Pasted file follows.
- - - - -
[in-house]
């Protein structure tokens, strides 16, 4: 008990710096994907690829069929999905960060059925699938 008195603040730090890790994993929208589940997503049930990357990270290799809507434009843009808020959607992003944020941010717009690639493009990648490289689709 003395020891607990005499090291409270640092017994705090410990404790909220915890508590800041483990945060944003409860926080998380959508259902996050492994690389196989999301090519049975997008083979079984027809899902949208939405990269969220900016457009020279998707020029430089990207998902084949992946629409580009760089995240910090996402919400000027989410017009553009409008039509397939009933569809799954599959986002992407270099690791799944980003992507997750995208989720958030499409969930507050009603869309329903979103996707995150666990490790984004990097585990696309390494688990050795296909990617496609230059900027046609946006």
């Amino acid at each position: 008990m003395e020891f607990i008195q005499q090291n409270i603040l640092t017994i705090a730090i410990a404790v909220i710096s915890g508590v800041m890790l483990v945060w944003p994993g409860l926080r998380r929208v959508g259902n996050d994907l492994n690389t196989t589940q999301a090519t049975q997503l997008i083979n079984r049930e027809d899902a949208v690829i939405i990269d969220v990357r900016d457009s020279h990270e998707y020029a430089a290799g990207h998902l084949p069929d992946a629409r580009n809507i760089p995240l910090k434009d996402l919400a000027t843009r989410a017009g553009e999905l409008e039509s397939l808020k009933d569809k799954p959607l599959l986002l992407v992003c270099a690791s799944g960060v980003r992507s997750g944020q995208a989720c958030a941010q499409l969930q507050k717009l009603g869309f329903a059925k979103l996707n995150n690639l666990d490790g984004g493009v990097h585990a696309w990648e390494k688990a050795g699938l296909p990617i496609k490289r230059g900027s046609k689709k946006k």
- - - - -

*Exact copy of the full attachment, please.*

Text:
[in-house]
């Protein structure tokens, strides 16, 4: 008990710096994907690829069929999905960060059925699938 008195603040730090890790994993929208589940997503049930990357990270290799809507434009843009808020959607992003944020941010717009690639493009990648490289689709 003395020891607990005499090291409270640092017994705090410990404790909220915890508590800041483990945060944003409860926080998380959508259902996050492994690389196989999301090519049975997008083979079984027809899902949208939405990269969220900016457009020279998707020029430089990207998902084949992946629409580009760089995240910090996402919400000027989410017009553009409008039509397939009933569809799954599959986002992407270099690791799944980003992507997750995208989720958030499409969930507050009603869309329903979103996707995150666990490790984004990097585990696309390494688990050795296909990617496609230059900027046609946006």
């Amino acid at each position: 008990m003395e020891f607990i008195q005499q090291n409270i603040l640092t017994i705090a730090i410990a404790v909220i710096s915890g508590v800041m890790l483990v945060w944003p994993g409860l926080r998380r929208v959508g259902n996050d994907l492994n690389t196989t589940q999301a090519t049975q997503l997008i083979n079984r049930e027809d899902a949208v690829i939405i990269d969220v990357r900016d457009s020279h990270e998707y020029a430089a290799g990207h998902l084949p069929d992946a629409r580009n809507i760089p995240l910090k434009d996402l919400a000027t843009r989410a017009g553009e999905l409008e039509s397939l808020k009933d569809k799954p959607l599959l986002l992407v992003c270099a690791s799944g960060v980003r992507s997750g944020q995208a989720c958030a941010q499409l969930q507050k717009l009603g869309f329903a059925k979103l996707n995150n690639l666990d490790g984004g493009v990097h585990a696309w990648e390494k688990a050795g699938l296909p990617i496609k490289r230059g900027s046609k689709k946006k």